My mom had Steven, while I had Eleanor - she wasn't really sure what was going on, and when the carousel started moving, she thought it was fun, then a little scary, then fun again. They liked watching for Grandpa and Uncle Dane and Aunt Abbey waving outside.

I figured they'd be getting tired and ready to head out, but they were cheerful and happy still, so we changed clothes (casualties of pumpkin-decorating sharpies and ketchup) and kept going to the petting zoo. Eleanor went NUTS for the baby goats.

It was very crowded, but she waited patiently to pet one, and another little girl let her hold some food to tempt one over.

We regrouped with the family after the petting zoo, and while we were doing that, the kids dozed off. Right as they were both really settling, we walked past the big concert stage, where a band was playing a pretty hard-driving, bass-heavy song. Mom turned around and said, "Good luck getting past here with them still asleep..." and right as she said it, they switched to a very soft hymn, which they continued playing until we were well past.

We figured that was a good end to a really sweet, fun day at the fair.

Sunday, October 6, 2013

Twins at 18 Months

So. A year and a half.

We spent the day before the kids' half-birthday at a reunion carnival that their NICU puts on each year. It was such a neat time to think back on how far they've come, and to see the other happy kids that have come through similar experiences, tossing beanbags and eating cotton candy. 

I was thinking about personality today. People ask a lot about what each of them is "like" - how they're different, what their personalities are like. I have a very hard time answering - to me, they're completely distinct little people, but not in ways that are easy to categorize. They both chatter like magpies, in an identical mix of babble and real words (and frequently I realize that something I thought was babble is actually a real word I just wasn't understanding); they're both increasingly adventurous (but still pretty cautious) when it comes to climbing around playgrounds; they're both starting to pay a lot of attention to music and dancing and singing; they spend a lot of time involved in games that involve a lot of laughing and a lot of improvising.

The "twin" thing is something that fascinates me every day. Obviously, I have no personal frame of reference for it, and I'm really enjoying learning about it firsthand. I wonder how it's going to play out in the rest of their lives. They're not completely joined at the hip - in fact, in some ways, I think they're more independent than a singleton their age might be, because they always have the confidence that the other is still there, somewhere. 

It's like they're little planets that orbit around each other. Maybe they're not always together, maybe they can't always see each other, but their unseen, unspoken gravity always brings them back together, if only in passing.

I'm really looking forward to seeing what the next six months will bring. Health-wise, they're amazing - definitely caught up on the growth charts and both tall for their age - and they're both just the sweetest people you could know.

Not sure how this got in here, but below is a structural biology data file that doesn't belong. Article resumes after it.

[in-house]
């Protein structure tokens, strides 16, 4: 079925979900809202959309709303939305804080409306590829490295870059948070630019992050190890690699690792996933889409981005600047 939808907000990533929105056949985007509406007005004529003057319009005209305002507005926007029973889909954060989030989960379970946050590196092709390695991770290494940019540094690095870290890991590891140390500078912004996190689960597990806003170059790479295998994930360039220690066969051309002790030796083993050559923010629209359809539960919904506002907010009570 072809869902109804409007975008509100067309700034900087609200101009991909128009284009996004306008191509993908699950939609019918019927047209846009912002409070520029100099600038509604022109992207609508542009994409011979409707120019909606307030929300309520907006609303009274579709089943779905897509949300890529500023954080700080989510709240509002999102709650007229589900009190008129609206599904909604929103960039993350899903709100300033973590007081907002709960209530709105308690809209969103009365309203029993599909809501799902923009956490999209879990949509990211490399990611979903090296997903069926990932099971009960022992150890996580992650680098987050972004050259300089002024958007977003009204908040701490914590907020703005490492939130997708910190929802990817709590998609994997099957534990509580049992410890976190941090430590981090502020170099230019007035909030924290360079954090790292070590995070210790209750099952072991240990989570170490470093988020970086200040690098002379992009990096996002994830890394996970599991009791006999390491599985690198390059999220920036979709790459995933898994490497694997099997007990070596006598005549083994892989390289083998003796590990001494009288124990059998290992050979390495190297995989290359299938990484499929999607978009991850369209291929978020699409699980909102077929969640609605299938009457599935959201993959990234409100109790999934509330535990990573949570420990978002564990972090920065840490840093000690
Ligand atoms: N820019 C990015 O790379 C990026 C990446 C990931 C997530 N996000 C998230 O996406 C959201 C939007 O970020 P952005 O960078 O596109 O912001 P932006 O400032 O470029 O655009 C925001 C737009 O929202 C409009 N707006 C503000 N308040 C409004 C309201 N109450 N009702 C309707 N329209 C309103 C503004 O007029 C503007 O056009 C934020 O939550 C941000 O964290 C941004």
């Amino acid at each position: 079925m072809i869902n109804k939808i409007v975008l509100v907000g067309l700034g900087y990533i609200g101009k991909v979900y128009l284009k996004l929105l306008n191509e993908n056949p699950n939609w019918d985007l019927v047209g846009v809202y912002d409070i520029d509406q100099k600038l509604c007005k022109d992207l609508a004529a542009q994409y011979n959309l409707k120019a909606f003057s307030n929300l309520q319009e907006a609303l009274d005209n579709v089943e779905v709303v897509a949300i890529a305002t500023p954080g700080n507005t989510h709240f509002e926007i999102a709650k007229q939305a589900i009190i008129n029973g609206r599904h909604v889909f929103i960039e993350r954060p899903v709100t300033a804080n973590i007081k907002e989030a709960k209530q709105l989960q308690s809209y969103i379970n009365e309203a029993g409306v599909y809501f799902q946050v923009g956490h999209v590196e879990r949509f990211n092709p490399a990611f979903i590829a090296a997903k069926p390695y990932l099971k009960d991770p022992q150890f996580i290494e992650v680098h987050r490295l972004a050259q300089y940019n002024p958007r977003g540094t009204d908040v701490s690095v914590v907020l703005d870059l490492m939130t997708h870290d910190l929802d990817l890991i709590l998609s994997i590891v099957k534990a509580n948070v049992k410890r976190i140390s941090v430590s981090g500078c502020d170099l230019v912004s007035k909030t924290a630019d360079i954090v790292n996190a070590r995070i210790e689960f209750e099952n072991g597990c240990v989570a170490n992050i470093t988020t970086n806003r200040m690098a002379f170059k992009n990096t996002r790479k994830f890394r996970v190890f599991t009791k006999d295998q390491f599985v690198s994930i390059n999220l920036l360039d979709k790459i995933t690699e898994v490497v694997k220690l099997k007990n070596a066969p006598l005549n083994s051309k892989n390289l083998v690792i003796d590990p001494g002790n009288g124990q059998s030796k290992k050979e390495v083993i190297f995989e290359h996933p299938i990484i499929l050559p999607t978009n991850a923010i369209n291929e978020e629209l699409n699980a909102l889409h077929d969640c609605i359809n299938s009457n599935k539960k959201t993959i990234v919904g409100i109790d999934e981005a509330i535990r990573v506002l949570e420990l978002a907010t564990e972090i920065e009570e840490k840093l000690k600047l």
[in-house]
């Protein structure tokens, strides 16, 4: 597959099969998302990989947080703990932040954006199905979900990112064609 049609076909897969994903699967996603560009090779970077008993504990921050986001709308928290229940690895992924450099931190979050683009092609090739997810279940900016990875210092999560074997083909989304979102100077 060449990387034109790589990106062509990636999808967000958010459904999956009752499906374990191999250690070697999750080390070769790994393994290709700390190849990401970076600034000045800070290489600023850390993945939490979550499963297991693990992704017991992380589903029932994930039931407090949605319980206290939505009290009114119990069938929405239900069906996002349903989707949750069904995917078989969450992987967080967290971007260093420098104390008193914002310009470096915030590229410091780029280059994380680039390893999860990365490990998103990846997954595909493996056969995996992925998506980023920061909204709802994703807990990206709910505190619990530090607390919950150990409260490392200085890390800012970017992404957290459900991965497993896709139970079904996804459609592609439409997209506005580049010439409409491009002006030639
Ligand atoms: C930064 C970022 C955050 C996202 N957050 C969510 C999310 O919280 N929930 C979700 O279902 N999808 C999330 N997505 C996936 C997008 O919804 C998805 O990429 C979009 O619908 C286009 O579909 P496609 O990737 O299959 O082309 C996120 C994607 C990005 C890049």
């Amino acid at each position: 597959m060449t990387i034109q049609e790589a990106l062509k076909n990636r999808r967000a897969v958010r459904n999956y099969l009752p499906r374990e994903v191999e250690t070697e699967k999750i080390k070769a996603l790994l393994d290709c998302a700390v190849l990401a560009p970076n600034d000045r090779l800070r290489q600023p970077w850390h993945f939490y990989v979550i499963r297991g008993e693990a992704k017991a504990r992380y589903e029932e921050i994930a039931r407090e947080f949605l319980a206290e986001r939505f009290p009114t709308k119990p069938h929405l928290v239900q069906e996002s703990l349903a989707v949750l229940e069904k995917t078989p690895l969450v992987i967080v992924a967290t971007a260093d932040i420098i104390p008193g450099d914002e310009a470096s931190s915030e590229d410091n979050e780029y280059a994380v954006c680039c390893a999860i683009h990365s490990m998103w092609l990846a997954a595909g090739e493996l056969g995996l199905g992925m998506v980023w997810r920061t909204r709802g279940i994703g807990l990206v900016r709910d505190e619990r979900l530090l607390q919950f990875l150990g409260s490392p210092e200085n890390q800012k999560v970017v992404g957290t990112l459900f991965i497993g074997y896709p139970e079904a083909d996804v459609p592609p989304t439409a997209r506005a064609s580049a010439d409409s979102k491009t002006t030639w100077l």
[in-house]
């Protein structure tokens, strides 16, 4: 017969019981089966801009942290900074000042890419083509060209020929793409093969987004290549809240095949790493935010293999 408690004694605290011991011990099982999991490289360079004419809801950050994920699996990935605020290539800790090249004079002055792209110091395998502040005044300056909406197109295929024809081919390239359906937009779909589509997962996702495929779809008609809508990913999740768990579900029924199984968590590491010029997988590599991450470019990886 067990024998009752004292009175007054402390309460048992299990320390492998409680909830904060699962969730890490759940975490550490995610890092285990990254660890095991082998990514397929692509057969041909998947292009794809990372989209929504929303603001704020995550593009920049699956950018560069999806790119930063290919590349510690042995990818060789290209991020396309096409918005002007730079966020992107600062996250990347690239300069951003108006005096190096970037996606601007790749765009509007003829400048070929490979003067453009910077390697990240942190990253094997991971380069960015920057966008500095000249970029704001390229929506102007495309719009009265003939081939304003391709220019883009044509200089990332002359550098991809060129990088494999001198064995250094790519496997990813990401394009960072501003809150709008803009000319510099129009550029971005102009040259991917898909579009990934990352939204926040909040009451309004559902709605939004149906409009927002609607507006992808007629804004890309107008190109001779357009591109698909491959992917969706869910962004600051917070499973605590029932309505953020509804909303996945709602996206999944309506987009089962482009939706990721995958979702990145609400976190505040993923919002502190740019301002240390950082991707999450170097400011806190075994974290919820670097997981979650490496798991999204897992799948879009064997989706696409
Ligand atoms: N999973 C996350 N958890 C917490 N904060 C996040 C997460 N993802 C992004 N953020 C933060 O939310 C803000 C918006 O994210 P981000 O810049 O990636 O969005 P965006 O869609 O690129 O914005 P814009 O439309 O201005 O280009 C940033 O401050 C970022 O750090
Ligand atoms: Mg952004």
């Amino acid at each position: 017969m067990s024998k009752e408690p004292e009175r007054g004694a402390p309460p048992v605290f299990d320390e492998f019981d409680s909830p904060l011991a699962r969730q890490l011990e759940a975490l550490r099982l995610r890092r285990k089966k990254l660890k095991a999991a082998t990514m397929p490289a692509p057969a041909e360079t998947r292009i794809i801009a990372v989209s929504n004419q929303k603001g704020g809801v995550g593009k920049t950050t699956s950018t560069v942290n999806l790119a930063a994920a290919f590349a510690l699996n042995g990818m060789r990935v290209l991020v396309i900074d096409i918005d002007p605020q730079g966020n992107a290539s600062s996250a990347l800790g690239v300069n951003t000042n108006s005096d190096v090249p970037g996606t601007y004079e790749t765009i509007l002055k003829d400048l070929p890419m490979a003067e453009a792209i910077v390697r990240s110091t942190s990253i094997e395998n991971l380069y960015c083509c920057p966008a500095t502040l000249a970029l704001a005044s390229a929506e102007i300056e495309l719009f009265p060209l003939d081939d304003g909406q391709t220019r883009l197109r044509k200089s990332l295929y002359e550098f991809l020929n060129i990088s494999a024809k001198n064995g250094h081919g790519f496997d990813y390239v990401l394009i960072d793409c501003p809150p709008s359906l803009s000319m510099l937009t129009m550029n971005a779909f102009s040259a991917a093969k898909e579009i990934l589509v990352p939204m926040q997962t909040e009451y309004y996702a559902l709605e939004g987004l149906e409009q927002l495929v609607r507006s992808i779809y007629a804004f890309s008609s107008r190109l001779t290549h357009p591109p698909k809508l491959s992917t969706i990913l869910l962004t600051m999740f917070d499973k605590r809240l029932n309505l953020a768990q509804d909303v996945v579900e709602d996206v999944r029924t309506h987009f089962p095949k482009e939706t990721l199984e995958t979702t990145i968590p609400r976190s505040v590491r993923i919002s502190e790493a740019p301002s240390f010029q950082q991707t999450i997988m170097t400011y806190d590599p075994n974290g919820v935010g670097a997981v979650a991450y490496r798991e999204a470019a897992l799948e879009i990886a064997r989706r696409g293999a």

It's certainly been a week of milestones! 10 years married, 18 months parents. Somehow it still feels like just the beginning, and I couldn't be happier about that.

Thursday, September 26, 2013


Some people have expressed doubt that my kids ever talk - they do get quiet at church and in crowds, so only family has really witnessed the constancy of their chatter.

Welcome to a little taste of my day:

Monday, September 23, 2013

Saying Goodbye

My kids' first "name" words, besides Daddy and Mommy, were Sadie and the name of their beloved foster cousin.

Do they miss Sadie? I honestly don't know. I think they noticed that she's not here any more, but she didn't interact with them much, and I'm not sure that it's really affected them in any way.

Their cousin, though... he was one of the first people they really noticed. He was small, like them, but even less mobile and had awesome hair. They've always been fascinated with his hair - when they were first starting to crawl, they'd make a beeline for wherever he was so they could touch his hair. I mean, it's not like they had much (any) of their own...

They loved seeing him so much that I made a little quest of finding them a soft, cuddly doll with his coloring and, especially, similar hair. We called him Baby until one day Eleanor proclaimed him to be named after Little Man.

She loves her "Baby Little Man" almost as much as the real one - their cousin is their little buddy and partner in crime in every way. I think sometimes it's hard for twins to integrate another child into their way of playing - I guess that's probably true of all toddlers, but sometimes it's more surprising of twins, since they're so used to playing with each other. But a lot of the time, if we add another friend to the mix, they just don't know what to do with them. Even the things they do together every day are just different when they try to do them with someone else.

Not with Little Man, though - he's their third amigo, their third musketeer. They do things together, and don't get mad at each other, and every time they see him, or a picture of him, or his namesake doll, they shout his name gleefully. I frequently wake up to hear them over the baby monitor, having lengthy conversations with each other and imaginary Little Man.

Now, though, it looks like it'll soon be time to say goodbye. I'm not sure how to do that. I'm not sure how to do it for me, as an adult, much less how to prepare or explain it to my babies. A part of me wishes that they had a little more language comprehension, so I could explain it, but another part of me thinks... I don't even have the language to explain it yet. As they get older, I know I'm going to have to find a way to help them understand fostering, and why their cousins might come and go, and why we love them just as much whether they're here for now or here forever. I do wish they had the language (and who knows, maybe they do and we'll find out) to let us know that they miss him. Will they miss him? Yeah, I really think they will. They'll have other cousins and other foster cousins, and other best buds, but for right now, for this season, it'll be incredibly hard for all of us to say goodbye.